The latest Phoenix Wright game, Ace Attorney – Spirit of Justice, turned out to be one of my favorites in the series. Not for mechanical reasons, because the mechanics, while pleasant, are completely unsurprising to anybody familiar with the series: the same exploration, the same trials, the game keeps all the characters from the previous episodes, and they keep each character’s special mechanic while adding one new mechanic for this version (an ability to replay what the victim experienced in their last moments). In other words, nothing new, other than the new mechanic; I like the new mechanic, but not enough to really make a difference.

The plot, I think, is a better answer as to why I liked it. You spend half your time in Kurain: Maya is visiting her home country, to get more spirit medium training. They heighten the tension by, in the Kurain cases, having you be liable for the same penalty as the defendant if you lose; this felt a bit cheap at first, but they used it to get you care about a protest movements, about the legitimacy of the government. Also, you got to learn more about Apollo Justice, even meeting some family members (it turns out he’s from Kurain); I liked his first game, so I was glad to see his story fleshed out a bit more.


And that, in turn, feeds more directly into why I liked Spirit of Justice. First, this question of family. The series has touched on family from the beginning: Mia Fey and Maya Fey in the first game, adding in Pearl Fey (and her relationship with her mother) in the second game, and giving Phoenix an adopted daughter in the fourth game.

But biological families have never been presented as the only families that matter in the series. (And families via marriage are almost nonexistent in the game; though several actually do show up in Spirit of Justice, as frequently as negative examples as positive ones.) Phoenix and Maya are very important to each other, reacting to the loss of Mia by acting like a family of their own; and watching Phoenix and Edgeworth’s relationship deepen and evolve through the first series is one of the biggest joys that the games bring, seeing how an antagonistic, at times painfully distant friendship turns into unquestioned support based on a shared desire to get the truth. Edgeworth only has a small part in Spirit of Justice, but his appearance is my favorite surprise in the game: he’s a little older, a little mellower, but he has no question that he should be there for Maya, that he should be there to push Phoenix to uncover the truth.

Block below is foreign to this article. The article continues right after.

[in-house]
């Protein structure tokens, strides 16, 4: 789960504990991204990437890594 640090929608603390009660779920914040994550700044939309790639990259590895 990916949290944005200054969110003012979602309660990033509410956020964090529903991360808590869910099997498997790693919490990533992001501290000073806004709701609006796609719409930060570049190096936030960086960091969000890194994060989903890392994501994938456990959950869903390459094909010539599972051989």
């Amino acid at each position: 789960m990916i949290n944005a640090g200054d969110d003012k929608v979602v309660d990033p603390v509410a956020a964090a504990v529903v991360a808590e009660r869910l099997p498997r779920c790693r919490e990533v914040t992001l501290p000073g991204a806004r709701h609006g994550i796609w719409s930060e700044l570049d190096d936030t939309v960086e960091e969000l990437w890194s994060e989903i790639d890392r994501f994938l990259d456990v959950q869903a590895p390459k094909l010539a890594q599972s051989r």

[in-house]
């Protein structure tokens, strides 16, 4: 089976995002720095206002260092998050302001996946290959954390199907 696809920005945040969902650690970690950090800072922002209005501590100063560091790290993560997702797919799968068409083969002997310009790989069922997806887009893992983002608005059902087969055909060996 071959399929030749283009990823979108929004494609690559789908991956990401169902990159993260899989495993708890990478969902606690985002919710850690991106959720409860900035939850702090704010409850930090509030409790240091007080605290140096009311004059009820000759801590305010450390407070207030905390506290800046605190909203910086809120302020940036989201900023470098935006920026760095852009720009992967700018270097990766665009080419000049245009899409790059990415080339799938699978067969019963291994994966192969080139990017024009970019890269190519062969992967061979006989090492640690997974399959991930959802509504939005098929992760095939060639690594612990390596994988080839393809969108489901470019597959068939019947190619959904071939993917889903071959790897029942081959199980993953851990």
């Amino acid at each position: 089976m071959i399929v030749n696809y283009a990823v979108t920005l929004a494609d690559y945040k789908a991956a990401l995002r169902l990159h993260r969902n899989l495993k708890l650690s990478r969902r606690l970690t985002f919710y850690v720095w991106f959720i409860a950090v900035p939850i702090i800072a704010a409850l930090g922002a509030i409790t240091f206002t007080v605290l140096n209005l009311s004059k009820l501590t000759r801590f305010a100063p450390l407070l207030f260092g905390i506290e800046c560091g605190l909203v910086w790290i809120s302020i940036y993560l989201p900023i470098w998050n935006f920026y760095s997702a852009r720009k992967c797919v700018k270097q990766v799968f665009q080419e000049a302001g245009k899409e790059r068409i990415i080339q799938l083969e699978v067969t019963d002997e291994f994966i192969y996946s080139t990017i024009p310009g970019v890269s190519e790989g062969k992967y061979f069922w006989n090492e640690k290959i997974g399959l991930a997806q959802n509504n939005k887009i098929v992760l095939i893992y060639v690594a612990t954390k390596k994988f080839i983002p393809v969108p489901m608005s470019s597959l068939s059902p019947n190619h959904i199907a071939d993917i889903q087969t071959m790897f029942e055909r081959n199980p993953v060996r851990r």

So we see the Phoenix/Maya and Phoenix/Edgeworth families; and we see the Phoenix/Apollo/Trucy/Athena family deepen. And we meet Apollo’s family: he gets to know his (adoptive) father again, and he struggles with his (adoptive) brother. That latter struggle mirrors the Phoenix/Edgeworth struggle: they fight it out in the courtroom, the prosecutor is characterized by his purity, but ultimately they both want to uncover the truth, even if it leads somewhere painful.

And then there are the Kurain royal family members. It’s one of the families in the game that we don’t identify with, that falls apart; but in the process of that, the royal daughter Rayfa forges a real bond with Apollo. They fight to bring out the truth; Apollo’s faith in Rayfa, even as they’ve been fighting in the courtroom, is a key moment to bring out the best in her, to help her grow into her powers.


These constructed families are always there for each other: they ultimately have a fundamental faith in each other’s abilities and fundamental goodness. But they’re also united in a belief in the powers of uncovering the truth, that doing so will lead some place better, even if the journey is painful.

And, right now, that’s a particularly powerful message for me. The United States has a president-elect who willfully disregards the truth, who has no compunction against making statements that are trivially shown to be false. He’s an extreme, but the Republican Party has been on attack against the concept of facts for years; if reality has a liberal bias, then reality has to go.

It’s not that Trump and the Republicans don’t care about the concept of truth, however. On the contrary, they’re trying very hard to promote claims as being accepted as truth, regardless of what correspondence those claims have with reality. (And, of course, trying very hard to promote their position on matters of judgment; that’s a different matter, though an equally important one.)


So maybe Phoenix Wright is the hero that we need right now. Spirit of Justice shows a government that is so insistent on its unique right to present accepted truth that it sets up a courtroom system where arguing against the government’s version of truth is a life-or-death matter for a lawyer. And Phoenix Wright wades into that system, and argues away; he wins his cases. And, in doing so, he raises doubts in the mind of Rayfa, one of the people in charge of setting the government’s version of truth.

Then, in the last case, Apollo Justice appears, arguing directly against the queen. He pursues the truth no matter where it leads him, even if where it leads him is a distinctly personally uncomfortable place. His faith in Rayfa and his pursuit of the truth give her the courage to go forward. His pursuit of the truth wins over his brother Nahyuta from the side of the government, despite blackmail from the queen.


And, at the end, there’s a revolution.


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